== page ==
As you may know, Ninja Gaiden 3 Razor’s Edge, not so long ago advertised as a WiiU exclusive, will release on April 5th for PS3 and Xbox360, and thus enters the wonderful world of timed exclusives.
There are two types of timed exclusives, those that are known as such (the nearest example being the Call of Duty DLCs) and the ones that are so without telling you. In the first case, you do know you will be able to access the content, but you have to wait. In the second situation, of which Ninja Gaiden 3 Razor’s Edge is an example, you do NOT know that the game in question is coming to your system 3 months later. Consequently and if you are a big Ninja Gaiden fan, you may think it NECESSARY to buy a WiiU to enjoy your hobby, which is slicing demons while playing as a busty female ninja. And as all the promotion campaign around it tells you that you won’t be able to play it elsewhere, you take your credit card and go invest a whopping 350€ in a system you wouldn’t even have considered buying before. The problem is that on Feb. 6th, you wake up and spend a lovely day until the moment you realize that not only have you wasted 350€, but also that some ill-mannered people gave you an inferior version. This kind of practice has a name : this is FRAUD. By moneyhatting Tecmo to have them shut up during a few months (during which they were secretly developing the PS3/360 versions), Nintendo clearly intended to DECEIVE Ninja Gaiden fans by luring them in buying their poor excuse for a system.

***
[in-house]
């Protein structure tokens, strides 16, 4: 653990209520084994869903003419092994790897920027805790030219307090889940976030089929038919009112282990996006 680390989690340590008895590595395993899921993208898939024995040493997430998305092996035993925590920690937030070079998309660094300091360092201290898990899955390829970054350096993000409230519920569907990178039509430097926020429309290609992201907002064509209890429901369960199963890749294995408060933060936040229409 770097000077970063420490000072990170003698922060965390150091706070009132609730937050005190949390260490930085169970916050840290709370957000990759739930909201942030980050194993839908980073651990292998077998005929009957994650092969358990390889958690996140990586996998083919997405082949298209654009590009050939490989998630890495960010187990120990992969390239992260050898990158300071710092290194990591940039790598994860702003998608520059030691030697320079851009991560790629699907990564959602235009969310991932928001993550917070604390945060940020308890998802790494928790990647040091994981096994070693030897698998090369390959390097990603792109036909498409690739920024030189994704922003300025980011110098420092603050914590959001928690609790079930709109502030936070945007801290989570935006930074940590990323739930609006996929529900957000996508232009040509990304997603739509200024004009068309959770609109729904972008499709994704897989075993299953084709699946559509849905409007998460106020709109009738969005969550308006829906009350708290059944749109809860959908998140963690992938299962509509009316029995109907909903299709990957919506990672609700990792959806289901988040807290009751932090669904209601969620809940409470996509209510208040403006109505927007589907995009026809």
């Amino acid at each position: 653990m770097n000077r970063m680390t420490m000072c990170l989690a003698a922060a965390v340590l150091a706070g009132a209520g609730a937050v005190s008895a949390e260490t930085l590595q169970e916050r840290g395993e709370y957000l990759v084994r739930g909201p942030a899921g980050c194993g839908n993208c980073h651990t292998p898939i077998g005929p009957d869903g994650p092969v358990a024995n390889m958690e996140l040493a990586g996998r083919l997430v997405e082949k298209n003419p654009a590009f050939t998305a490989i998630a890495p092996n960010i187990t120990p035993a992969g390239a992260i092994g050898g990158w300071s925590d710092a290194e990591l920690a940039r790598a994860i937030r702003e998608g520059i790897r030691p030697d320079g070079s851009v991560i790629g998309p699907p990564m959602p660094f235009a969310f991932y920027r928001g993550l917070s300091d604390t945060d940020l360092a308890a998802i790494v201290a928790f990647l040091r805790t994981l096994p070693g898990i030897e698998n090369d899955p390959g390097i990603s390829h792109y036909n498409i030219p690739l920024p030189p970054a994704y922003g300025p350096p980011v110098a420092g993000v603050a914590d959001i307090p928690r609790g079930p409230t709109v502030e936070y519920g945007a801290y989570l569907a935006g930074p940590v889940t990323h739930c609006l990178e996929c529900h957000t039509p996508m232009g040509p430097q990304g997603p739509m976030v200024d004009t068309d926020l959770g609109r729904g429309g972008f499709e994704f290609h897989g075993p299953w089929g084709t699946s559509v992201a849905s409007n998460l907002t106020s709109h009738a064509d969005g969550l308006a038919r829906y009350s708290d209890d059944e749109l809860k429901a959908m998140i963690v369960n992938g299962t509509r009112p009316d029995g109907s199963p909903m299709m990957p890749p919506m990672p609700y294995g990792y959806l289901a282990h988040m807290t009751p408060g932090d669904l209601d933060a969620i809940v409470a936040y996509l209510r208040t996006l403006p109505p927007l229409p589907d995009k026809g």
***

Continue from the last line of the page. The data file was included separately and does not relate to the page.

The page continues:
Let’s say it loud and simple : timed exclusives are BAD. It is a lose-lose-lose situation, everybody loses. Gamers obviously, who either throw money in something they don’t want or wait in anguish. The publisher probably gets a nice amount of money, but has to face the uprising of outraged fans, a blackened brand image and an eroding consumer confidence. And when like TecmoKoei you still have PS3/X360/Vita games to sell, it’s not very clever to flout your client for a game destined to bomb. For the manufacturer as well, it’s a very risky option : denied fans tend hold it responsible for their misfortune, and you don’t give money to somebody you resent. When an exclusive isn’t seen as legitimate, people aren’t likely to believe it. That’s precisely what happened to Ninja Gaiden Razor’s Edge on WiiU. It sold only a thousand units in UK and France, far to less to move a significant amount of systems. And the long-term consequences are serious : when the game is finally known as «temporary» exclusive and players realize they’ve been deceived, they will no longer trust the instigator of such a scheme. Since its infamous takeover of Tales of Vesperia or Star Ocean 4, Microsoft has been non-existent in Japan, and they have little chance there for their next-gen console. Japanese RPGs are back exclusively on Playsation systems and the public for those games only there.
A good exclusive is not temporary, it’s definitive. It can have a positive impact only when it’s perceived as legitimate. It can be so because the studio in charge is directly tied to a manufacturer (The Last of Us, Forza, Zelda…), when the technology doesn’t make possible to port (ZombiU), or when the audience is mostly on one platform (Tales of Xillia, Hyperdimension Neptune).
This madness must STOP! Too many angers have exploded, too much tears have been shed for always the same result : divided gamers going against each other. It would be far better for everyone that manufacturer play their true hand without concealing additional aces in their sleeves.